The fire, which erupted on Friday afternoon and spread quickly because of strong winds, has now consumed nearly 550 hectares (1,360 acres) — the equivalent of about 550 rugby fields — of pine forest on the western edges of the city of Bordeaux.
Some 650 firemen and other forces have been deployed, among them reinforcements from across France, as Interior Minister Bernard Cazeneuve visited the firefighters' operations centre on Sunday morning.
The homes of 1,000 residents have been evacuated since Friday, reported France TV Info, mostly in Saint-Jean-d'Illac near France's western coast and not far from Bordeaux (see map below).
Residents were still not allowed back home by Monday afternoon, the channel reported.
Seven firefighting planes backed up ground efforts on Sunday afternoon, and five are scheduled to continue operations on Monday.
France's President Francois Hollande is expected to pay the area a visit on Monday, reported Le Parisien newspaper.
However winds at up to 50km/h were fanning the flames, police official Pierre Dartout said.
“The fire has advanced again,” he warned on Sunday.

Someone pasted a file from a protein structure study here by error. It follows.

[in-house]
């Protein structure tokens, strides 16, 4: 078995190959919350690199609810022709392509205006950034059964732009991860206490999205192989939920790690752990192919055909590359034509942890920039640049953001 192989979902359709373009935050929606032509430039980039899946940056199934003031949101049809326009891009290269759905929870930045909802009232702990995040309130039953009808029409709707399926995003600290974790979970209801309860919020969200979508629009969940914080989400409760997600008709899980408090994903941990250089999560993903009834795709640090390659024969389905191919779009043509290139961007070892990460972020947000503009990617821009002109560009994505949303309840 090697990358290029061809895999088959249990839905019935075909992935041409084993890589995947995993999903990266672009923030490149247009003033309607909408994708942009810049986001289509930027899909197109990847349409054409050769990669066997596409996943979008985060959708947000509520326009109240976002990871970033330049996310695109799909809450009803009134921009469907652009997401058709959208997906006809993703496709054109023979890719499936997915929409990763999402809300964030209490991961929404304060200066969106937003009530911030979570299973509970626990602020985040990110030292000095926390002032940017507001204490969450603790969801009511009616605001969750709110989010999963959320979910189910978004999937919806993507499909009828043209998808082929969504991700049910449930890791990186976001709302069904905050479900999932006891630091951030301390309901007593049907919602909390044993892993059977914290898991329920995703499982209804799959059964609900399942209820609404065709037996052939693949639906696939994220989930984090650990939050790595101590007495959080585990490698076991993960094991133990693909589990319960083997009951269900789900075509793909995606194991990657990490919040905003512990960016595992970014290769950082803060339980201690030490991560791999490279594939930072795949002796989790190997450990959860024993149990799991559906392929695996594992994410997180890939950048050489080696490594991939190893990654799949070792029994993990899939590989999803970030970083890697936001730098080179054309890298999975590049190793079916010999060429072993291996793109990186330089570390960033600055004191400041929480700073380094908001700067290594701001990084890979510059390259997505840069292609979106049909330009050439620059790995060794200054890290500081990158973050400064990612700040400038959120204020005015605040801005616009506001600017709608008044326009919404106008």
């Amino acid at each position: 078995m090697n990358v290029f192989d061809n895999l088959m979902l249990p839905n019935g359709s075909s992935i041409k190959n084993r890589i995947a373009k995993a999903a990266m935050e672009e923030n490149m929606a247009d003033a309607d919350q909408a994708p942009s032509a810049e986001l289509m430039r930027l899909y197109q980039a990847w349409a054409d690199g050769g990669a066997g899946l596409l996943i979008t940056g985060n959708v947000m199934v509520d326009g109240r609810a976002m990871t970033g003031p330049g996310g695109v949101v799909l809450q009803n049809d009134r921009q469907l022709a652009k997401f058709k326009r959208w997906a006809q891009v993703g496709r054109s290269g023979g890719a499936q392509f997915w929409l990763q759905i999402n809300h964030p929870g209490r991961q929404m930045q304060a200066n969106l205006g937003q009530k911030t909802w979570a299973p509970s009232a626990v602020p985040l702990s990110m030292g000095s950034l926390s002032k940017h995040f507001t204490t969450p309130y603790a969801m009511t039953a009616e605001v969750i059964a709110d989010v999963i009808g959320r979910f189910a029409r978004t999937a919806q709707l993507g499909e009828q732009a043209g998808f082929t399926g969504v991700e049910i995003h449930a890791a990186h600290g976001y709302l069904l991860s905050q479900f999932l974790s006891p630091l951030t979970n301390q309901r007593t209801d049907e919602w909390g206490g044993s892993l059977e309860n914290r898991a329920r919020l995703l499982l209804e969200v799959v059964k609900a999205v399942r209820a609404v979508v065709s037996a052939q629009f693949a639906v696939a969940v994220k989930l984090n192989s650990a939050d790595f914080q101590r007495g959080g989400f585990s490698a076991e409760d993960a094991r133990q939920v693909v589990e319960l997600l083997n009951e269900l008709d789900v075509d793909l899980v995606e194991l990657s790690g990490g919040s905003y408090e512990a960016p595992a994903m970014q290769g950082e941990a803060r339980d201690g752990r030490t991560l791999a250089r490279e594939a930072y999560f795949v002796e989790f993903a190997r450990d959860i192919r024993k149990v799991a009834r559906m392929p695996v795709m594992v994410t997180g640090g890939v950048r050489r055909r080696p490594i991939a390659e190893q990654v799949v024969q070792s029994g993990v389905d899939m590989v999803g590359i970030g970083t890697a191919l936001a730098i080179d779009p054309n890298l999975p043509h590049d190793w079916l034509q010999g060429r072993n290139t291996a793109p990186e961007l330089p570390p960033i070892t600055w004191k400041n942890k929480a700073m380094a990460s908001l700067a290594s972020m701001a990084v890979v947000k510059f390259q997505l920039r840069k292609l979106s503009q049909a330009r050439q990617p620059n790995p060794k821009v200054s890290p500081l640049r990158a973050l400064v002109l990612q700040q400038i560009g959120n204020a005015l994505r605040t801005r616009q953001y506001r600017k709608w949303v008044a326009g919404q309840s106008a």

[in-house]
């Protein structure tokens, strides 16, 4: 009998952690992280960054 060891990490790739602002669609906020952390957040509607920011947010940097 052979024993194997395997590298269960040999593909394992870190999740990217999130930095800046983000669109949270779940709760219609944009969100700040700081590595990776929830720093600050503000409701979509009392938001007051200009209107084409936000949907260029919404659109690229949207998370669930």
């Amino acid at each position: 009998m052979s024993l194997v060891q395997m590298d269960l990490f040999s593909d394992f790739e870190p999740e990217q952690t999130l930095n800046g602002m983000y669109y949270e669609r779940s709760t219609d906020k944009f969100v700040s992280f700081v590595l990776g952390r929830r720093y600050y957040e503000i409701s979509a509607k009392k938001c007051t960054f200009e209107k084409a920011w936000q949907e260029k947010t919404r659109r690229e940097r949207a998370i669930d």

“It's a complicated fire,” local fire chief Jean-Paul Decellieres said.
“It resurges depending on the direction of the wind,” he added, warning it may take several more days before the fire is put out.
He added that Monday's work would mainly be to contain the spread of the fire, rather than fighting the flames directly. “You have to make sure the fire has nothing to consume,” he told French media.
Firefighters are working extensively with preventative measures to stop the fire from raging further and potentially reaching people's homes.
The causes of the fire remain unknown though a police investigation is underway.
Much of France is experiencing a drought and several fires broke out Friday in the pine forests that dominate to the west and south of the city Bordeaux.
The region's celebrated vineyards are located mostly to the east and north of the city, with national authorities saying the hot and dry weather has so far favoured the growth of grapes, though the harvest is expected to dip slightly from last year.
All photos: AFP